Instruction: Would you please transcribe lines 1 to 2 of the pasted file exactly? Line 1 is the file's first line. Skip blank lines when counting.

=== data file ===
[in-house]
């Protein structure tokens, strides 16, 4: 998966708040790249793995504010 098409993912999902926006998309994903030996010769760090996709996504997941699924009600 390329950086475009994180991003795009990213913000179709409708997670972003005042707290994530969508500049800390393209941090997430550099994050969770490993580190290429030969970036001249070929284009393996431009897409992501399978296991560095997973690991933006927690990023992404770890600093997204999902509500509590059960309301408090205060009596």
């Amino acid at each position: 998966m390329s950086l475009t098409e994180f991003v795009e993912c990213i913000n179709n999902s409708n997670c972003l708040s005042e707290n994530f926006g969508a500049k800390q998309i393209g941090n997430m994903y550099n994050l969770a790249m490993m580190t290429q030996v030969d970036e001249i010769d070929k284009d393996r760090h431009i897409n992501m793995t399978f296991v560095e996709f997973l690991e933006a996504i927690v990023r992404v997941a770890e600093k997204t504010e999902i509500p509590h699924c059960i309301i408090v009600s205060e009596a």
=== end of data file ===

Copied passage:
[in-house]
């Protein structure tokens, strides 16, 4: 998966708040790249793995504010 098409993912999902926006998309994903030996010769760090996709996504997941699924009600 390329950086475009994180991003795009990213913000179709409708997670972003005042707290994530969508500049800390393209941090997430550099994050969770490993580190290429030969970036001249070929284009393996431009897409992501399978296991560095997973690991933006927690990023992404770890600093997204999902509500509590059960309301408090205060009596």